Endoscopy 2007; 39: E146-E147
DOI: 10.1055/s-2006-944709
Unusual cases and technical notes

© Georg Thieme Verlag KG Stuttgart · New York

Meckel’s diverticulum diagnosed by double-balloon enteroscopy

K.  Ohnita1 , H.  Isomoto1 , Y.  Mizuta1 , S.  Akazawa1 , Y.  Akazawa1 , K.  Ohba1 , M.  Yoshimura2 , S.  Shikuwa1 , K.  Omagari1 , F.  Fujita3 , K.  Abe4 , S.  Kohno1
  • 1 Second Department of Internal Medicine, Nagasaki University School of Medicine, Nagasaki, Japan
  • 2 Department of Internal Medicine, Nagasaki Yurino Hospital, Nagasaki, Japan
  • 3 Department of Transplantation and Digestive Surgery, Nagasaki University Graduate School of Biomedical Sciences, Nagasaki, Japan
  • 4 Department of Pathology, Nagasaki University School of Medicine, Nagasaki, Japan
Further Information

Publication History

Publication Date:
04 July 2007 (online)

A 17-year-old boy presented with a 5-day history of melena. His past medical history and his family history were unremarkable. On admission, physical examination revealed pallor and severe hypotension (blood pressure 84/42 mm Hg), but no abdominal signs. Hematologic analysis on admission showed a red blood cell count of 101 × 104/mm3, a hemoglobin level of 2.9 g/dl and a hematocrit of 9.2 %. Upper gastrointestinal endoscopy demonstrated no bleeding; colonoscopy revealed blood clots but no source of bleeding. Angiography, radio-labeled red-cell scintigraphy, and technetium-99 m pertechnetate scintigraphy also failed to detect the source of bleeding.

Thirteen days after admission, retrograde double-balloon enteroscopy revealed a large diverticulum in the distal part of the ileum and a small ulcer was identified within the diverticulum (Figure [1]). The ileal diverticulum, 10 cm in size, was also seen on barium-contrast radiography of the small intestine (Figure [2]). A presumptive diagnosis of Meckel’s diverticulum was made and the patient underwent laparoscopy. A Meckel’s diverticulum measuring 10 cm in diameter was found approximately 70 cm proximal to the ileocecal junction (Figure [3]), and this was resected laparoscopically. Macroscopically, an ulcer scar was identified in the diverticulum (Figure [4]). Histological examination showed ectopic gastric mucosa surrounding the ulcer scar (Figure [5]). The postoperative course was uneventful and the patient remains in complete remission 6 months after resection of the diverticulum.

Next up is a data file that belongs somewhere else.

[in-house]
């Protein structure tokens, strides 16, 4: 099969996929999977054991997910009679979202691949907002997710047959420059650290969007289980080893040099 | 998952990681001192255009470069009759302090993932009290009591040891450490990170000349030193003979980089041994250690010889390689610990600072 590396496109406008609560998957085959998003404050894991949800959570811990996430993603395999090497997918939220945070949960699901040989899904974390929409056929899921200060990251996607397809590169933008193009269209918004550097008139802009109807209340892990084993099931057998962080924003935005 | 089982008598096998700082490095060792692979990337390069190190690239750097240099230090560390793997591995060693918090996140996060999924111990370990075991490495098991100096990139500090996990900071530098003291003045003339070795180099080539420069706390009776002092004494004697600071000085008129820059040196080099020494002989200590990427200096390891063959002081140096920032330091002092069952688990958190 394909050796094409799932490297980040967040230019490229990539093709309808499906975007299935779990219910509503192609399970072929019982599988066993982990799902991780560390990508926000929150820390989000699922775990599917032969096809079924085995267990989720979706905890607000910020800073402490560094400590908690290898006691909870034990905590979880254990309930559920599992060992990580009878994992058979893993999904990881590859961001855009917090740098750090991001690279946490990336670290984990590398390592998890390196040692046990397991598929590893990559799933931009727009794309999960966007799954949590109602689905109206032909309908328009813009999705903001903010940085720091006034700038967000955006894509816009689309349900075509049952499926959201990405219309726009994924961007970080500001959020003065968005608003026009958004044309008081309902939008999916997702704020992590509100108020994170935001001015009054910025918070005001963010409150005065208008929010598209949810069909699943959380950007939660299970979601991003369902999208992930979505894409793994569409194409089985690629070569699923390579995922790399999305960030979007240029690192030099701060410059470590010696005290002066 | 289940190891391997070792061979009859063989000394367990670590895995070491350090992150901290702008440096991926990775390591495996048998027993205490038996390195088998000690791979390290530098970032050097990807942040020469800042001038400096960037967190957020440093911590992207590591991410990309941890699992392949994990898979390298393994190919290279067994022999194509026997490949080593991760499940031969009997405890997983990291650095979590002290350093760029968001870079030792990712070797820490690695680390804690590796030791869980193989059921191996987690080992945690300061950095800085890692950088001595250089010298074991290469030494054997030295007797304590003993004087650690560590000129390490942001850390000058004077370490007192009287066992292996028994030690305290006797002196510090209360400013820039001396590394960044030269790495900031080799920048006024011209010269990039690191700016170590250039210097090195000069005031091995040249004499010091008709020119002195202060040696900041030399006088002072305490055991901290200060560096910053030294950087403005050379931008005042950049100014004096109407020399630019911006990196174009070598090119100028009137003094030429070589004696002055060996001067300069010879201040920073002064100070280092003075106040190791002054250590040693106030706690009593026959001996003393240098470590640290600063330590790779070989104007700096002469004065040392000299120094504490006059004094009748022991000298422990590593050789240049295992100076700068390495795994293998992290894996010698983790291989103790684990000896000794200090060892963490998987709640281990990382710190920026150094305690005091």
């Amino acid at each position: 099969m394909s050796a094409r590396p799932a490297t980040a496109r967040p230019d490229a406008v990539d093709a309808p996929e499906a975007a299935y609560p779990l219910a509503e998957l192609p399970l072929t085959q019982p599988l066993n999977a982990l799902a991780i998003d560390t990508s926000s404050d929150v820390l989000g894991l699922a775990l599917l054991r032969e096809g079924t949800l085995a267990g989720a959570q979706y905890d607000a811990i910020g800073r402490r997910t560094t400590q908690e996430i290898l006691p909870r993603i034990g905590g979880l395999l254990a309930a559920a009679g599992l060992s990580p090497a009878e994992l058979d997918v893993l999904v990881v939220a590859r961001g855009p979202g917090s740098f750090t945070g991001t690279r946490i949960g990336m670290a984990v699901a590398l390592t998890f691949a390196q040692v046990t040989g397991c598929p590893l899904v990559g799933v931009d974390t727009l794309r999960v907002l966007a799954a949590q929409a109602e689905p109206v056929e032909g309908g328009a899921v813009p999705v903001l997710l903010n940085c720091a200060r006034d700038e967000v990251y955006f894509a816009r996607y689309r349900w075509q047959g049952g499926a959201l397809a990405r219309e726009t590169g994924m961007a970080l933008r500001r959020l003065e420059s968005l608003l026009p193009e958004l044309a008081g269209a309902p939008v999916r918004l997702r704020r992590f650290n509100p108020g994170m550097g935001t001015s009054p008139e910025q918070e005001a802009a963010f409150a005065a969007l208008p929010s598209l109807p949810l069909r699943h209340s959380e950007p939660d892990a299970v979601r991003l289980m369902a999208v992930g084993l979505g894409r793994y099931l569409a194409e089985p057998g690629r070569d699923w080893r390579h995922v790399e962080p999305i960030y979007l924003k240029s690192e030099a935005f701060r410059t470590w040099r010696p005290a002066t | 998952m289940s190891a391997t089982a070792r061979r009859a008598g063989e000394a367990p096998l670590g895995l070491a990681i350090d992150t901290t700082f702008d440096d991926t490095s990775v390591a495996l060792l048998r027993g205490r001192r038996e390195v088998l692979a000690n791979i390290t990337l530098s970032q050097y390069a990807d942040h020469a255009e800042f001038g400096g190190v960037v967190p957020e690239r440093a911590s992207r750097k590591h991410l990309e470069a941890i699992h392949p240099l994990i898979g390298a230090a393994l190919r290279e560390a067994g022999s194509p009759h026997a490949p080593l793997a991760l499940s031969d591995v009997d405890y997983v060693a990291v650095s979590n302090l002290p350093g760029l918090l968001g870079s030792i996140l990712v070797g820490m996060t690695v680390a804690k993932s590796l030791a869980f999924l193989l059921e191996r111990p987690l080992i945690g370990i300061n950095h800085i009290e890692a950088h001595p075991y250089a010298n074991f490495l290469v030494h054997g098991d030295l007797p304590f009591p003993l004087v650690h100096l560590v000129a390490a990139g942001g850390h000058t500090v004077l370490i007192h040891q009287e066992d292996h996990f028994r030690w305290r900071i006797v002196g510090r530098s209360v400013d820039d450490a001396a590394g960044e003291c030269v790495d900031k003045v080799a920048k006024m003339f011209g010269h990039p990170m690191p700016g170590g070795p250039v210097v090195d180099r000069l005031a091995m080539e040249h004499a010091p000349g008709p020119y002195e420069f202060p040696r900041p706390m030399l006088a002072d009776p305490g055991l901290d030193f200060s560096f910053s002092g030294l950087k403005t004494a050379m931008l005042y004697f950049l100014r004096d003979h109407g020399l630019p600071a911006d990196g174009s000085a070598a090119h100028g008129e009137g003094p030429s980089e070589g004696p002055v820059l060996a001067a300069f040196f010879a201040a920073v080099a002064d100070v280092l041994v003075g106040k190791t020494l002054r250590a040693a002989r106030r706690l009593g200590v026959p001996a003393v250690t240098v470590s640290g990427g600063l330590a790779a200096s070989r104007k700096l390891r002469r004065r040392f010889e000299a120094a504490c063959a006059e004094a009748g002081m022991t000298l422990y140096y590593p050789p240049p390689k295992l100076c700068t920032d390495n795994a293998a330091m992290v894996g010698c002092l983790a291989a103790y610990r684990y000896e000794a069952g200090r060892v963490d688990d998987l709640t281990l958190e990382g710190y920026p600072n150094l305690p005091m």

Figure 1 Double-balloon enteroscopic views of the patient’s Meckel’s diverticulum. The diverticulum can be seen, marked by the arrow, in the inferior part of the ileum (a). A small ulcer and stenosis were seen within the diverticulum (b).

Figure 2 Barium-contrast radiograph of the small intestine showing the diverticulum, approximately 10 cm in size, in the ileum (arrow).

Figure 3 A Meckel’s diverticulum measuring 10 cm was found approximately 70 cm proximal to the ileocecal junction at laparoscopy.

Figure 4 Macroscopic view showing the ulcer scar in the diverticulum.

Figure 5 Histological examination revealed ectopic gastric mucosa near the ulcer scar in the diverticulum.

Meckel’s diverticulum is the most common congenital anomaly of the gastrointestinal tract, with an incidence at autopsy of 0.3 % - 4 % [1] [2]. The diverticulum is usually situated 40 - 130 cm from the ileocecal junction and is therefore difficult to detect endoscopically before surgery [3]. However, double-balloon enteroscopy, developed by Yamamoto et al. [4], enables examination of the entire small intestine, and we were able to visualize this patient’s Meckel’s diverticulum of the ileum using this procedure. To our knowledge, this is the third report of a Meckel’s diverticulum diagnosed preoperatively by double-balloon enteroscopy.



K. Ohnita, M. D.

Second Department of Internal Medicine
Nagasaki University School of Medicine

1-7-1 Sakamoto
Nagasaki 852-8501

Fax: +81-95-849-7568

Email: k-ohnita@net.nagasaki-u.ac.jp